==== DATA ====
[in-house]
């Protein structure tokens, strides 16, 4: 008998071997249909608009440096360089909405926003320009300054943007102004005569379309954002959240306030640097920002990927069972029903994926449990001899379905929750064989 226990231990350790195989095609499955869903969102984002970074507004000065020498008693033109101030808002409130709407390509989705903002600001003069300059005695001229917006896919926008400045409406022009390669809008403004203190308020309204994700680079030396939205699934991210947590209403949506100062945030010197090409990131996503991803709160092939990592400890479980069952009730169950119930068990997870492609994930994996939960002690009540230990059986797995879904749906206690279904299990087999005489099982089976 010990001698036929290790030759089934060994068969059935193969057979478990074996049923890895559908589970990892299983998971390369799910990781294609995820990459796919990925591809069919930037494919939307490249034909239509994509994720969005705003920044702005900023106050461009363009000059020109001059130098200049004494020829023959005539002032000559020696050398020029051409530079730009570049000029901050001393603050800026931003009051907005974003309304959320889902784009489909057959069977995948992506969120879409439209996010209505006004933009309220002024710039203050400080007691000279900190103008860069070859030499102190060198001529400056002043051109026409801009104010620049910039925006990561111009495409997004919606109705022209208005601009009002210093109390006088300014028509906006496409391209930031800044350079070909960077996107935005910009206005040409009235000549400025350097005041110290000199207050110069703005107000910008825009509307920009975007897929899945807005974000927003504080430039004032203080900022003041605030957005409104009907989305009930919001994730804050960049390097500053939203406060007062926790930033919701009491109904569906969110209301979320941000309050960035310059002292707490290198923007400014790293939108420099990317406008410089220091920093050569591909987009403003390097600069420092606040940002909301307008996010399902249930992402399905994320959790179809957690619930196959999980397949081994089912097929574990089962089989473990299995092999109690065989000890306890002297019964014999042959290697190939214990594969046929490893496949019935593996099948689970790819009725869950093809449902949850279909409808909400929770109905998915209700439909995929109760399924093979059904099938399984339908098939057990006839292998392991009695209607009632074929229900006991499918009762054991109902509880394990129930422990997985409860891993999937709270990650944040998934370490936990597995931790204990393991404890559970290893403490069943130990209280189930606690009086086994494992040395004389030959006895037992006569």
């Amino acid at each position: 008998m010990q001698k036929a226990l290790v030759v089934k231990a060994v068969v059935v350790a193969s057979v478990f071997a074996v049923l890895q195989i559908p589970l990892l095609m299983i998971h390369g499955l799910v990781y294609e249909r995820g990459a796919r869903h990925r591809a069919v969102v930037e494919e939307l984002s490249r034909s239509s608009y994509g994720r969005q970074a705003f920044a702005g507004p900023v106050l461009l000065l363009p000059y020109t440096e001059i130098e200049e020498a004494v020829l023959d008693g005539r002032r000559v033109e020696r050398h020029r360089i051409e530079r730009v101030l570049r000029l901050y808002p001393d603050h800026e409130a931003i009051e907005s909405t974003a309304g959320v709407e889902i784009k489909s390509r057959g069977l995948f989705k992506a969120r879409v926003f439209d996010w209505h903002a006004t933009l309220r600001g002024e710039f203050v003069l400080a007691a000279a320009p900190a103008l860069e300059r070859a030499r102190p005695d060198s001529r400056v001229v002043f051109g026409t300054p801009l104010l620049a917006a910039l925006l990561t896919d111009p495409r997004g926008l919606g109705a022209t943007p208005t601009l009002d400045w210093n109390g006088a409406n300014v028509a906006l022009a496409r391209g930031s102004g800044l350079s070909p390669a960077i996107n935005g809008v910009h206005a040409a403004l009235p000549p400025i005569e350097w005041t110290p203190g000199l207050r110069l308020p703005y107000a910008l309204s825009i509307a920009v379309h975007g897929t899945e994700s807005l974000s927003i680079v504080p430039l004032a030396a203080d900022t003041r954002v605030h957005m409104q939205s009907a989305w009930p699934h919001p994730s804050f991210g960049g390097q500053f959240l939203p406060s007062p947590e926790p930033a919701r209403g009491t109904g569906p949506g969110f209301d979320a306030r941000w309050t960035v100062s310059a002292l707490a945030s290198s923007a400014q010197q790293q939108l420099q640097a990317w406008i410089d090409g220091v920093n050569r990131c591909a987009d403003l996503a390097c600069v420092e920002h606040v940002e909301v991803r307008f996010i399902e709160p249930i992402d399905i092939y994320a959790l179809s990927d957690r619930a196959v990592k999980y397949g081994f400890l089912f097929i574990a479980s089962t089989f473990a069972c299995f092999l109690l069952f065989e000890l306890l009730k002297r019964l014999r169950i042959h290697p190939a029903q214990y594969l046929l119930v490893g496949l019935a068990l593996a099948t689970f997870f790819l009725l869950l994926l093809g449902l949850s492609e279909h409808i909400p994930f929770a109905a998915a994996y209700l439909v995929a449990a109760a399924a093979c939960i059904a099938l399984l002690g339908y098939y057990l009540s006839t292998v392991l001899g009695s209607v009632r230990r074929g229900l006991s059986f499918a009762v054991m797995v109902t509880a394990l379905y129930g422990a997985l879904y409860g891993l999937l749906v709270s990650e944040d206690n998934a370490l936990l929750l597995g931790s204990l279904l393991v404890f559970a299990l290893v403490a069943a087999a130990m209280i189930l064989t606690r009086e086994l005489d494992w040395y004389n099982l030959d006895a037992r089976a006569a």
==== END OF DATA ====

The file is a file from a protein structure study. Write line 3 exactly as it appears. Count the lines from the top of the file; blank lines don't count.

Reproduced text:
């Amino acid at each position: 008998m010990q001698k036929a226990l290790v030759v089934k231990a060994v068969v059935v350790a193969s057979v478990f071997a074996v049923l890895q195989i559908p589970l990892l095609m299983i998971h390369g499955l799910v990781y294609e249909r995820g990459a796919r869903h990925r591809a069919v969102v930037e494919e939307l984002s490249r034909s239509s608009y994509g994720r969005q970074a705003f920044a702005g507004p900023v106050l461009l000065l363009p000059y020109t440096e001059i130098e200049e020498a004494v020829l023959d008693g005539r002032r000559v033109e020696r050398h020029r360089i051409e530079r730009v101030l570049r000029l901050y808002p001393d603050h800026e409130a931003i009051e907005s909405t974003a309304g959320v709407e889902i784009k489909s390509r057959g069977l995948f989705k992506a969120r879409v926003f439209d996010w209505h903002a006004t933009l309220r600001g002024e710039f203050v003069l400080a007691a000279a320009p900190a103008l860069e300059r070859a030499r102190p005695d060198s001529r400056v001229v002043f051109g026409t300054p801009l104010l620049a917006a910039l925006l990561t896919d111009p495409r997004g926008l919606g109705a022209t943007p208005t601009l009002d400045w210093n109390g006088a409406n300014v028509a906006l022009a496409r391209g930031s102004g800044l350079s070909p390669a960077i996107n935005g809008v910009h206005a040409a403004l009235p000549p400025i005569e350097w005041t110290p203190g000199l207050r110069l308020p703005y107000a910008l309204s825009i509307a920009v379309h975007g897929t899945e994700s807005l974000s927003i680079v504080p430039l004032a030396a203080d900022t003041r954002v605030h957005m409104q939205s009907a989305w009930p699934h919001p994730s804050f991210g960049g390097q500053f959240l939203p406060s007062p947590e926790p930033a919701r209403g009491t109904g569906p949506g969110f209301d979320a306030r941000w309050t960035v100062s310059a002292l707490a945030s290198s923007a400014q010197q790293q939108l420099q640097a990317w406008i410089d090409g220091v920093n050569r990131c591909a987009d403003l996503a390097c600069v420092e920002h606040v940002e909301v991803r307008f996010i399902e709160p249930i992402d399905i092939y994320a959790l179809s990927d957690r619930a196959v990592k999980y397949g081994f400890l089912f097929i574990a479980s089962t089989f473990a069972c299995f092999l109690l069952f065989e000890l306890l009730k002297r019964l014999r169950i042959h290697p190939a029903q214990y594969l046929l119930v490893g496949l019935a068990l593996a099948t689970f997870f790819l009725l869950l994926l093809g449902l949850s492609e279909h409808i909400p994930f929770a109905a998915a994996y209700l439909v995929a449990a109760a399924a093979c939960i059904a099938l399984l002690g339908y098939y057990l009540s006839t292998v392991l001899g009695s209607v009632r230990r074929g229900l006991s059986f499918a009762v054991m797995v109902t509880a394990l379905y129930g422990a997985l879904y409860g891993l999937l749906v709270s990650e944040d206690n998934a370490l936990l929750l597995g931790s204990l279904l393991v404890f559970a299990l290893v403490a069943a087999a130990m209280i189930l064989t606690r009086e086994l005489d494992w040395y004389n099982l030959d006895a037992r089976a006569a």